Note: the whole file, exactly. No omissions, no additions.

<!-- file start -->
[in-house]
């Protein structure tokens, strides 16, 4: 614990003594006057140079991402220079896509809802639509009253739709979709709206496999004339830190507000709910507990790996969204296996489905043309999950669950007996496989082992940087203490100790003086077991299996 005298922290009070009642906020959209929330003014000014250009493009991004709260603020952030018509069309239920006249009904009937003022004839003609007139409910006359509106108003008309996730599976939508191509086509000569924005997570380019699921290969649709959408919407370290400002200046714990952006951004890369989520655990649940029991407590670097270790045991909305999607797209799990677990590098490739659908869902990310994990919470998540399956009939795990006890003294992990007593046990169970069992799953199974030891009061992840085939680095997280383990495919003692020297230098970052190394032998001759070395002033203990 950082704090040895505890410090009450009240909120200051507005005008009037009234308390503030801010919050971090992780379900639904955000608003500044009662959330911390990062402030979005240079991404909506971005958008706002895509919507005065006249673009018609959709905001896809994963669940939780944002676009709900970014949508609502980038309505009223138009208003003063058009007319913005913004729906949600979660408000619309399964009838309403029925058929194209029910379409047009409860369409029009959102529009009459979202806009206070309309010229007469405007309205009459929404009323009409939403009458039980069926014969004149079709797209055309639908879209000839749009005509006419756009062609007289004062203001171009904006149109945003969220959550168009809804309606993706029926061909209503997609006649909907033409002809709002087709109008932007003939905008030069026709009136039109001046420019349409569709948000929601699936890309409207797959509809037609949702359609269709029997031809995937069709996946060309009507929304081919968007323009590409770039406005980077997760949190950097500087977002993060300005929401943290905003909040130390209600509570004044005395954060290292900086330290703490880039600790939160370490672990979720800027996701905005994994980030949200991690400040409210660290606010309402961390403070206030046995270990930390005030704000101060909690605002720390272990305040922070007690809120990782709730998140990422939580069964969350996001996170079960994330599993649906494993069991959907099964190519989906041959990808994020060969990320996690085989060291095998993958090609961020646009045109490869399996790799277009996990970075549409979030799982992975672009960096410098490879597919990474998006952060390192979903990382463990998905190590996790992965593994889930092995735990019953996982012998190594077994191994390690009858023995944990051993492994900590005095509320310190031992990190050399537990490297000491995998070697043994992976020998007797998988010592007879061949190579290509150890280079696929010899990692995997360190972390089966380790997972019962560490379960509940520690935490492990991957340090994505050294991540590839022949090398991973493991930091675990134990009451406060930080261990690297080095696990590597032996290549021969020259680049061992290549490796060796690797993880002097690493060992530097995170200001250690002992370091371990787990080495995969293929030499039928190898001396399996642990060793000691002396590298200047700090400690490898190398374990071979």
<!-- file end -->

[in-house]
């Protein structure tokens, strides 16, 4: 614990003594006057140079991402220079896509809802639509009253739709979709709206496999004339830190507000709910507990790996969204296996489905043309999950669950007996496989082992940087203490100790003086077991299996 005298922290009070009642906020959209929330003014000014250009493009991004709260603020952030018509069309239920006249009904009937003022004839003609007139409910006359509106108003008309996730599976939508191509086509000569924005997570380019699921290969649709959408919407370290400002200046714990952006951004890369989520655990649940029991407590670097270790045991909305999607797209799990677990590098490739659908869902990310994990919470998540399956009939795990006890003294992990007593046990169970069992799953199974030891009061992840085939680095997280383990495919003692020297230098970052190394032998001759070395002033203990 950082704090040895505890410090009450009240909120200051507005005008009037009234308390503030801010919050971090992780379900639904955000608003500044009662959330911390990062402030979005240079991404909506971005958008706002895509919507005065006249673009018609959709905001896809994963669940939780944002676009709900970014949508609502980038309505009223138009208003003063058009007319913005913004729906949600979660408000619309399964009838309403029925058929194209029910379409047009409860369409029009959102529009009459979202806009206070309309010229007469405007309205009459929404009323009409939403009458039980069926014969004149079709797209055309639908879209000839749009005509006419756009062609007289004062203001171009904006149109945003969220959550168009809804309606993706029926061909209503997609006649909907033409002809709002087709109008932007003939905008030069026709009136039109001046420019349409569709948000929601699936890309409207797959509809037609949702359609269709029997031809995937069709996946060309009507929304081919968007323009590409770039406005980077997760949190950097500087977002993060300005929401943290905003909040130390209600509570004044005395954060290292900086330290703490880039600790939160370490672990979720800027996701905005994994980030949200991690400040409210660290606010309402961390403070206030046995270990930390005030704000101060909690605002720390272990305040922070007690809120990782709730998140990422939580069964969350996001996170079960994330599993649906494993069991959907099964190519989906041959990808994020060969990320996690085989060291095998993958090609961020646009045109490869399996790799277009996990970075549409979030799982992975672009960096410098490879597919990474998006952060390192979903990382463990998905190590996790992965593994889930092995735990019953996982012998190594077994191994390690009858023995944990051993492994900590005095509320310190031992990190050399537990490297000491995998070697043994992976020998007797998988010592007879061949190579290509150890280079696929010899990692995997360190972390089966380790997972019962560490379960509940520690935490492990991957340090994505050294991540590839022949090398991973493991930091675990134990009451406060930080261990690297080095696990590597032996290549021969020259680049061992290549490796060796690797993880002097690493060992530097995170200001250690002992370091371990787990080495995969293929030499039928190898001396399996642990060793000691002396590298200047700090400690490898190398374990071979």